Global Institute for Transitions
Monitoring economic and political developments in Tunisia

Former Minister Hakim Ben Hammouda and activist Khalil Ben Cherif have created a think tank to develop research and analysis and enable ongoing public debate on democratic transitions issues.


It was prior to the 2019 presidential elections in Tunisia that the former Minister of Economy and Finance Hakim Ben Hammouda launched the ECON4Tunisia programme, gathering together economists, university professors and other eperts to work on concrete policy recommendations for the presidential candidates.

The recommendations were co-signed by more than 50 prominent Tunisian experts and communicated through a press conference to all candidates, some of whom adopted them as part of their electoral programmes.

Hakim then teamed up civil society activist and communications consultant Khalil Ben Cherif, who had previously launched The Huffington Post Maghreb in 2013, to launch a series of high-level monthly seminars to put economics issues at the heart of public debate.

More t This article reflects the views of the grantee featured and does not necessarily represent the official opinion of the European Endowment for Democracy, the European Commission or any other European State or other contributors to EED.han 1,000 people attended these in-person seminars before Khalil and Hakim were forced to run them online during the Covid-19 pandemic. During the initial period of the pandemic, the online seminars also reviewed the government’s response to the virus, and the pandemic’s impact on the tourist, cultural, agricultural, and digital sectors of the economy.


From webinars to the Global Institute of Transitions

In 2021, thanks to EED funding, Hakim and Khalil officially launched a think tank: the Global Institute for Transitions, to provide an official structure for their work.

“Before EED’s support, our initiative had potential, but our work was more informal. EED gave us the opportunity to develop and consolidate our project,” explains Khalil.

He notes that GI4T has unique access to Tunisian policymakers, public institutions and media outlets, thanks their experience and connections. Importantly, the think tank is independent of all political parties, which means the public sees it as a trustworthy source of information.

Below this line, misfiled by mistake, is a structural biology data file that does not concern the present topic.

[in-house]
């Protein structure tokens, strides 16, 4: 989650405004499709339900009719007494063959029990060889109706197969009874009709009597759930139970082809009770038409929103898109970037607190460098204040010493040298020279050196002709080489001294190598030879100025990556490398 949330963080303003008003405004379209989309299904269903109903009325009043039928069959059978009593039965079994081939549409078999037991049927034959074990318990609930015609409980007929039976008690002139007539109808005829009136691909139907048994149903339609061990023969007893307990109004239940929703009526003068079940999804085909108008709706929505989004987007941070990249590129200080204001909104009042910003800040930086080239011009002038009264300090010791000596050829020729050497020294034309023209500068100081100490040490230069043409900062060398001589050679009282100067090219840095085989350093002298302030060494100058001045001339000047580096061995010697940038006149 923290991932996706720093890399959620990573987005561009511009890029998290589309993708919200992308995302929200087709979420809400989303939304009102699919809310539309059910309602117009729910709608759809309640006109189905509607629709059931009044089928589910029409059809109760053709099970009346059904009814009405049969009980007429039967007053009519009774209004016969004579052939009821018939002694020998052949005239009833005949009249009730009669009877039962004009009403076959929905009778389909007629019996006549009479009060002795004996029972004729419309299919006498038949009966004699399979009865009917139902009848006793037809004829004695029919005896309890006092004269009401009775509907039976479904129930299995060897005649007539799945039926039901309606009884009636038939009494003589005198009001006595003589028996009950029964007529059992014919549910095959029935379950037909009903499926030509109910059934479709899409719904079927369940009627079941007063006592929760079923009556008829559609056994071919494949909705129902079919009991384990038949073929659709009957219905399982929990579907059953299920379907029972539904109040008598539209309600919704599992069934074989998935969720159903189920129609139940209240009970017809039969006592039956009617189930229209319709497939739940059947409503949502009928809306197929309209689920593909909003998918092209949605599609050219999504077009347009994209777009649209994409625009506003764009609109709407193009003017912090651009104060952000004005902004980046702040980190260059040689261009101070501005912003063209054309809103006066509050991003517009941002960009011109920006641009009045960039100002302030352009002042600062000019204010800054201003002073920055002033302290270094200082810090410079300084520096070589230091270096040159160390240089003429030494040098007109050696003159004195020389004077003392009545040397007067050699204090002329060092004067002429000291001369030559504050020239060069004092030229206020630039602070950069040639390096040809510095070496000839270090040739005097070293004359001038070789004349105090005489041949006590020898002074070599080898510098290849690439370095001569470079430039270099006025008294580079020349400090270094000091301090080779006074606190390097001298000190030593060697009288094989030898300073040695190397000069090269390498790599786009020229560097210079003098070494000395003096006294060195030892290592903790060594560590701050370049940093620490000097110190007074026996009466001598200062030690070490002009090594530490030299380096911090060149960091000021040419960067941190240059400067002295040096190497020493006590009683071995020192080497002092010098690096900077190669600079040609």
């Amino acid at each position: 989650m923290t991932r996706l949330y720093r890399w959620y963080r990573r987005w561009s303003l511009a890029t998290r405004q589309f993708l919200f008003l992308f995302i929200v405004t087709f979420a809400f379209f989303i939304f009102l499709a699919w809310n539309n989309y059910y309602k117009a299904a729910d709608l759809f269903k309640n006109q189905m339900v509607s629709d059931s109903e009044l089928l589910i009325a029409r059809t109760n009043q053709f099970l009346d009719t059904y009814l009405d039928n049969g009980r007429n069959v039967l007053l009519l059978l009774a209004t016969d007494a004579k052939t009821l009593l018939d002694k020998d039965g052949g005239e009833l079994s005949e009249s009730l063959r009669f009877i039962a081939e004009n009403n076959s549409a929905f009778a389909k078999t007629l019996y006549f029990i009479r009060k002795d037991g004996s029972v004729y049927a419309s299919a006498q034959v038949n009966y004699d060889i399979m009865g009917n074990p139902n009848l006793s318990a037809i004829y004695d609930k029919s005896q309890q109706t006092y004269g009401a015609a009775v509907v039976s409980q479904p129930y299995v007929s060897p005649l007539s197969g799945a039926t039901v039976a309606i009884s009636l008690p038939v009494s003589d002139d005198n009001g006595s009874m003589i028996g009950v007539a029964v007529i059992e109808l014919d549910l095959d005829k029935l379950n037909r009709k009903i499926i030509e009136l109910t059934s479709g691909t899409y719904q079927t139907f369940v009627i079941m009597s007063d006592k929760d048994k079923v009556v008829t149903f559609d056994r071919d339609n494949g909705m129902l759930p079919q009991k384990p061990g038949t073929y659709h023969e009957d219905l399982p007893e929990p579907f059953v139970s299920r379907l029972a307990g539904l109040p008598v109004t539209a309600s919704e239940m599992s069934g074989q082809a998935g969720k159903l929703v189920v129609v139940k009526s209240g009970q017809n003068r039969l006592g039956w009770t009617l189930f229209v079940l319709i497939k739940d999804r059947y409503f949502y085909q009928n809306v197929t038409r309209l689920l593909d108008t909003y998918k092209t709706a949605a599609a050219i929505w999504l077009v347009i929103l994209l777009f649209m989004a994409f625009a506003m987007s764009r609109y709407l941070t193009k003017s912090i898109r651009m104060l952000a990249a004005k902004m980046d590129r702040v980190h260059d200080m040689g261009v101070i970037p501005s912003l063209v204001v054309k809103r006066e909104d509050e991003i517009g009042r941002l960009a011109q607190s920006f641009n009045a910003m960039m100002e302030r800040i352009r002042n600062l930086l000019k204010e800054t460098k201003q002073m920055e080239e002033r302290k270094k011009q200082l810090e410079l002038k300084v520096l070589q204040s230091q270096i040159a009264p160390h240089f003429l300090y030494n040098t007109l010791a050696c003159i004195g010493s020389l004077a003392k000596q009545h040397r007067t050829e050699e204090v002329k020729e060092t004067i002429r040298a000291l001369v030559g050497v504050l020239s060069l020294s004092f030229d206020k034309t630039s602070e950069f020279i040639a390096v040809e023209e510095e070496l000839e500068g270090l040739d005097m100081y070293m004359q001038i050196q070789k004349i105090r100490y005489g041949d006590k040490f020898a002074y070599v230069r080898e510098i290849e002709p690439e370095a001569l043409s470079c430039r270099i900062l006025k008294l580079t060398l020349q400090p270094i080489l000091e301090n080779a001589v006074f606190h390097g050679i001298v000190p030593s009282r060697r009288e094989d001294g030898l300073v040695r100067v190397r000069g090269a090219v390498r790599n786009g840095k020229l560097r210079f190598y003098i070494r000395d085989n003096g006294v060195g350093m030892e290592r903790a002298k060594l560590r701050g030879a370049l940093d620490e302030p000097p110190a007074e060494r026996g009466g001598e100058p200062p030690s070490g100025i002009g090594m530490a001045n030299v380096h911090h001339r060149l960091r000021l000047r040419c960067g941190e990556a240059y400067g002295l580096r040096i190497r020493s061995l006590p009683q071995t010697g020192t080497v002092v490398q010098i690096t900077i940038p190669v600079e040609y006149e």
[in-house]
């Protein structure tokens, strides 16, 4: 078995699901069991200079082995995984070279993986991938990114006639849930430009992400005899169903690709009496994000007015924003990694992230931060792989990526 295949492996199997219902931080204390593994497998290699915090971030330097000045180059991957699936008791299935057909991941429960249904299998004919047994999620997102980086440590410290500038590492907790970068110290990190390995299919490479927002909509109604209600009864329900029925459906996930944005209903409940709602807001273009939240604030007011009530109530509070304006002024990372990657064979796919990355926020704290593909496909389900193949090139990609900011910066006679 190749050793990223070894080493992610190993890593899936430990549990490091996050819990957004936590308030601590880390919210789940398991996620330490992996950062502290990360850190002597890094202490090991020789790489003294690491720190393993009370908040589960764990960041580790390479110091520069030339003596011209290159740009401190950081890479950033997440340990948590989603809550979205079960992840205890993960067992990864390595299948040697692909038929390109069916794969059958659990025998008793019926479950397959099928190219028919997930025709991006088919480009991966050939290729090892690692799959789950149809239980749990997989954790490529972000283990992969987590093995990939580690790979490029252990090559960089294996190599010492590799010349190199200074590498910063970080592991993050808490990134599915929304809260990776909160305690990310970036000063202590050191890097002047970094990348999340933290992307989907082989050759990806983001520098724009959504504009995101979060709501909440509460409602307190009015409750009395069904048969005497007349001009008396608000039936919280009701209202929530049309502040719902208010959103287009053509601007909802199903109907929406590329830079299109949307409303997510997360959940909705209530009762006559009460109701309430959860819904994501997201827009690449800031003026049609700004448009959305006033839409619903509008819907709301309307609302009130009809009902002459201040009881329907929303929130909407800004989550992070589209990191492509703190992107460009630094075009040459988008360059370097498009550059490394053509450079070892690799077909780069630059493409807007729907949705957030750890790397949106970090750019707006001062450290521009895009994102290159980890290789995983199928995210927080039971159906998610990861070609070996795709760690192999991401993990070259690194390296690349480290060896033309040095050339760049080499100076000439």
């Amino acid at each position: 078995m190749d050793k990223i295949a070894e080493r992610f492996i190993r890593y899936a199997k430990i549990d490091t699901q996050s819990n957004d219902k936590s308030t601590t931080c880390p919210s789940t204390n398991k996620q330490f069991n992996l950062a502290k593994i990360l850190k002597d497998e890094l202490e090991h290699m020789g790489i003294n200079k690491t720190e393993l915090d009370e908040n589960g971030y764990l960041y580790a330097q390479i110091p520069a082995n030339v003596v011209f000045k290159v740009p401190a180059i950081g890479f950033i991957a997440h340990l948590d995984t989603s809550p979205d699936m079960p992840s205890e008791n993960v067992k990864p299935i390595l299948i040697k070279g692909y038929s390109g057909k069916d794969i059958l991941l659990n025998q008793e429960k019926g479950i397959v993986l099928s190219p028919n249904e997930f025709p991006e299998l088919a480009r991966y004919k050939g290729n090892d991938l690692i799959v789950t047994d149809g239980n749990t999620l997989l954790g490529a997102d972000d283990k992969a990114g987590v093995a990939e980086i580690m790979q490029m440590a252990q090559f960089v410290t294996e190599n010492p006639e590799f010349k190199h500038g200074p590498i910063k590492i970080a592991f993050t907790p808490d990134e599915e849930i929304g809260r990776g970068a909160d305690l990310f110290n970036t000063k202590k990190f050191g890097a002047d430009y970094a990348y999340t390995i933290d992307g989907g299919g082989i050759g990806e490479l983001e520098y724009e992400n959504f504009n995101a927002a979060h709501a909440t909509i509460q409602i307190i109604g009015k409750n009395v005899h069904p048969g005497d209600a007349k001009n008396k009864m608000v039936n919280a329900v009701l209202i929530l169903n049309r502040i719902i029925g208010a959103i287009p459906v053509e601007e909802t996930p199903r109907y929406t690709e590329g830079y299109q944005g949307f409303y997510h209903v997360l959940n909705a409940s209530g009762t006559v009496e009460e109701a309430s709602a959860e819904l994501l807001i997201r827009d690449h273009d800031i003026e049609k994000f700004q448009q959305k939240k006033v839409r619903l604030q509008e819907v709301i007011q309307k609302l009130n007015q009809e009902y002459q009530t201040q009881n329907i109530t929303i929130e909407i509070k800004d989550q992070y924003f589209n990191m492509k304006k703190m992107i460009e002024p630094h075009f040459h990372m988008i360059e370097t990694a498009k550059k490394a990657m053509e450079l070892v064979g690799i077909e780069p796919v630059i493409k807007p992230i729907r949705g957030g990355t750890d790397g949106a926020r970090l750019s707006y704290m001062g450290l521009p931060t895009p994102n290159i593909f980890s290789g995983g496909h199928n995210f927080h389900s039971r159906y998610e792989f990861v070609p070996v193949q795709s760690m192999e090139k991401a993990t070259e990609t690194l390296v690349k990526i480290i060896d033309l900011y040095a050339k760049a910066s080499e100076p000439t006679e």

“Hakim was minister during an era of national dialogue,” says Khalil, “This means he is held in high regard across the political spectrum. His reputation helped us gain credibility at the beginning, and then the team’s hard work did the rest.”

Today, GI4T continues to hold both in-person and online seminars, and the think tank has expanded its activities to include regular policy papers. Its work targets both experts and the general public, and it also engages with university students from Tunisian and international universities. It has tackled a wide range of topics relevant to Tunisia’s political and economic situation, from the energy crisis to irregular migration and the IMF’s relationship with Tunisia.

“We want to put the questions we discuss at the heart of the general public, as well as policymakers. That’s why we organise many open events and try to get good media coverage for them. One of our latest conferences, on irregular migration, made national news,” says Khalil.


A changing public space in Tunisia

GI4T is closely following the recent political changes Tunisia is experiencing. Last summer, ahead of the constitutional referendum to replace the 2014 constitution, GI4T organised ahead of the vote a seminar with constitutionalists and former ministers dissecting the proposed amendments, highlighting the risks to the stability of Tunisian democracy.

“We are following those changes, and we want to contribute to defend the values of Tunisia’s democratic transition,” says Khalil. “The recent events have also prompted us to give attention to the topic of press freedom, which is increasingly under attack.”

In 2023, GI4T will continue to focus on monitoring and analysing these transformations in Tunisia’s political and governance system. The think tank will also develop its research and policy programme and focus on the economic crisis, on freedom of the press, and on sustainable development. Khalil notes that despite todays’ difficult political circumstances, GI4T’s main goal remains to contribute to the development of a democratic Tunisia.


 This article reflects the views of the grantee featured and does not necessarily represent the official opinion of the European Endowment for Democracy, the European Commission or any other European State or other contributors to EED.


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